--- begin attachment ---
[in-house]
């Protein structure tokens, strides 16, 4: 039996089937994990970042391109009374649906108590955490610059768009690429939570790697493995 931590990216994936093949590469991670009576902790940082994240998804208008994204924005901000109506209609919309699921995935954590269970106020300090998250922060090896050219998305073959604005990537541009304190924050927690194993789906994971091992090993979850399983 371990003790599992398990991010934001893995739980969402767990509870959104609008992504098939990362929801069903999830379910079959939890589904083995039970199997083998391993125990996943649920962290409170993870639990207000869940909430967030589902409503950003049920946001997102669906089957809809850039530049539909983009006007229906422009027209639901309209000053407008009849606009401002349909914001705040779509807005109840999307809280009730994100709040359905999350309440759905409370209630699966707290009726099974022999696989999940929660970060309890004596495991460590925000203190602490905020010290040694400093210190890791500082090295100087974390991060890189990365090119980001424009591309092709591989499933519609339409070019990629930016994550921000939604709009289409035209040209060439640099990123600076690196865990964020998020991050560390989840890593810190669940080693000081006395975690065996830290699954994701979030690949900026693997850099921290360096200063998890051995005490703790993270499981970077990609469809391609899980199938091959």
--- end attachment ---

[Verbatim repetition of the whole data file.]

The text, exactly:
[in-house]
């Protein structure tokens, strides 16, 4: 039996089937994990970042391109009374649906108590955490610059768009690429939570790697493995 931590990216994936093949590469991670009576902790940082994240998804208008994204924005901000109506209609919309699921995935954590269970106020300090998250922060090896050219998305073959604005990537541009304190924050927690194993789906994971091992090993979850399983 371990003790599992398990991010934001893995739980969402767990509870959104609008992504098939990362929801069903999830379910079959939890589904083995039970199997083998391993125990996943649920962290409170993870639990207000869940909430967030589902409503950003049920946001997102669906089957809809850039530049539909983009006007229906422009027209639901309209000053407008009849606009401002349909914001705040779509807005109840999307809280009730994100709040359905999350309440759905409370209630699966707290009726099974022999696989999940929660970060309890004596495991460590925000203190602490905020010290040694400093210190890791500082090295100087974390991060890189990365090119980001424009591309092709591989499933519609339409070019990629930016994550921000939604709009289409035209040209060439640099990123600076690196865990964020998020991050560390989840890593810190669940080693000081006395975690065996830290699954994701979030690949900026693997850099921290360096200063998890051995005490703790993270499981970077990609469809391609899980199938091959």